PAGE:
Something to Play: Papers Please


The purpose of Something to Play is typically to suggest, well, you get the drift. And I went into Papers, Please with high hopes. Who doesn’t approach a “dystopian document thriller” with anticipation?

But it’s utter drudgery. It’s the most amazing example of mentally-taxing-work-as-a-game (not just sorting, like Candy Crush) and a real grind.

You play a border security guard in a quasi-Soviet republic who’s got to administer dozens of arcane rules about entry to the republic while admitting or turning away would-be entrants. Every day, your hits and misses are tallied up, your pay is docked accordingly, you decide how much to spend on heat or medicine for your sick kid and the criteria that you have to check against gets harder.

Behind all this are various sub-plots involving corruption, human trafficking, joining a rebel group, getting laid, etc., meant to mimic the character of this sort of system (i.e. the only way to win is to cheat, play both sides or become corrupt) but you’ve got to process an entire day’s worth of people, scrutinizing every tiny detail, to get to the narrative.

It’s out for iPad, if this particular brand of masochism sounds up your alley. I hated myself for getting hooked on it and following it into a dark simulacrum every evening.

Nudging the salad, pushing the Big Mac


mcdonalds salad billboard

Correlation doesn’t equal causation, but…

McDonald’s chief executive officer, Donald Thompson, said recently that although the chain had devoted one-sixth of its advertising time to salads, they make up 2 to 3 percent of sales, and don’t drive growth.

It turned out that including a healthy option did change people’s behavior — by making them eat more unhealthily. “When you put a healthy option up there on an otherwise unhealthy menu, not only do we not pick it, but its presence on the menu leads us to swing over and pick something that’s worse for us than we normally would,” Mr. Fitzsimons said.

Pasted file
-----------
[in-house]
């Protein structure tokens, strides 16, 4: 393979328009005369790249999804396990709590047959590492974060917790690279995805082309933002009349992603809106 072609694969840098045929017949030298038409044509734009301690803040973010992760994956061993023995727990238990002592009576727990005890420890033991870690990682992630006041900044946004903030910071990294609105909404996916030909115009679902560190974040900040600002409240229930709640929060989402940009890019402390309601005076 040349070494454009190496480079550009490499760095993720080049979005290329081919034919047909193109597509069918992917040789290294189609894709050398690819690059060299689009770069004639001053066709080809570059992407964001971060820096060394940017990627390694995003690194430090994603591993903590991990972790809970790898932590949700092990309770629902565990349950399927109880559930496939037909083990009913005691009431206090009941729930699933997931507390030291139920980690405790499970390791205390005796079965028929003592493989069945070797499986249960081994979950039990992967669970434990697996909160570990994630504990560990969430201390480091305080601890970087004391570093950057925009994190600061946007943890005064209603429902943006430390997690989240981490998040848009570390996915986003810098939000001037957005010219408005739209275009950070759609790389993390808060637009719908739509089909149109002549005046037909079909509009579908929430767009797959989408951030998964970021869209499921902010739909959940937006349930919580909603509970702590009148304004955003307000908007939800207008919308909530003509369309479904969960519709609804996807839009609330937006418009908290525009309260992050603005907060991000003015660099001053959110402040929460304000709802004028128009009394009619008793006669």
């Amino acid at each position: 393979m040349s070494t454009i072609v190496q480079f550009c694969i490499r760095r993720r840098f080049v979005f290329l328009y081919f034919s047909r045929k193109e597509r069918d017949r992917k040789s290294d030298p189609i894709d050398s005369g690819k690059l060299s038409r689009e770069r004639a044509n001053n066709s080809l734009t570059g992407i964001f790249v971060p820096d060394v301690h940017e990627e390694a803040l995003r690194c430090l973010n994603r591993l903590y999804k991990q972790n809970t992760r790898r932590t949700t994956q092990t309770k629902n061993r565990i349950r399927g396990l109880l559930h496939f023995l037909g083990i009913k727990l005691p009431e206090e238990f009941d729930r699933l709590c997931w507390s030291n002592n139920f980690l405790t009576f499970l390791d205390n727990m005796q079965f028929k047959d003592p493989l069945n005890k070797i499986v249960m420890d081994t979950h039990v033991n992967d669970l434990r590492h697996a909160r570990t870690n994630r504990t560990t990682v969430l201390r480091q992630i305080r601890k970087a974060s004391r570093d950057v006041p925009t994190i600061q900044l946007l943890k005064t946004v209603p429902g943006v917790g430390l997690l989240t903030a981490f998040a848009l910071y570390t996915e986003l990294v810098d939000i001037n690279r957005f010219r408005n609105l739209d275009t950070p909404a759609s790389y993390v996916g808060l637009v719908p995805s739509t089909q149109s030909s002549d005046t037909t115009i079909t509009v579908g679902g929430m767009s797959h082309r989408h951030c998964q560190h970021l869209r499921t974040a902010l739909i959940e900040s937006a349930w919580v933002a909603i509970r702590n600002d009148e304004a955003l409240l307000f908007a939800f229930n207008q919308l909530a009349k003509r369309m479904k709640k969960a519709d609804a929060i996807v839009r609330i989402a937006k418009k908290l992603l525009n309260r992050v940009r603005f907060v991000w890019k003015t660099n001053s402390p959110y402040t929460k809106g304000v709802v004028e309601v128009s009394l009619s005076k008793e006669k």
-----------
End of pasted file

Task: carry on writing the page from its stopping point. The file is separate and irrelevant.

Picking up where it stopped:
JWT Interview

The fine people of advertising agency J. Walter Thompson, who recently hosted a week of panels and presentations for Social Media Week, asked me a few questions in anticipation of a chat we did about social games on Monday.1 Here they are; there’s more from others over at their AdGeek blog. That penultimate answer is a little tongue-in-cheek, but there’s something weird in the air I haven’t quite figured out yet.

What was your social media eureka moment?
I think everyone has a path of social media eureka moments which revolve around making real connections with other people. Everyone feels the magic when they meet someone in real life that they’ve come to know over the internet, and compares their concept of that person and their actions online with the living breathing talking version. That can be online dating or buying a dresser on Craigslist. Same goes with arguments; the first time you get into a blood-boiling argument on the Internet you pass a sort of barrier. To me, those are the most interesting bits, coming to understand the powerful connections we can create with people who share our interests and goals.

What do you use on a daily basis and how?
Whew, big question…currently running applications include: Mail, Chrome, Firefox, DevonThink, Pomodoro, Dropbox, Spaces, ManyCam, Skype, iChat, Word, TextEdit, Tweetdeck. Frequently accessed webservices/social bits/communities include Facebook (begrudgingly) & Twitter and Google’s suite of stuff, without which I’d be truly lost. Metafilter and Reddit are my favorite community sites. Google Reader tells me ‘from your 300 subscriptions, over the last 30 days you read 9,359 items, clicked 33 items, starred 10 items, shared 0 items, and emailed 61 items.’ I’ve developed an arcane and possibly foolish system to basically archive anything I touch on Twitter to a bookmarking site, and I spend a lot of time watching Contagious’ output and cataloging all that stuff for further analysis.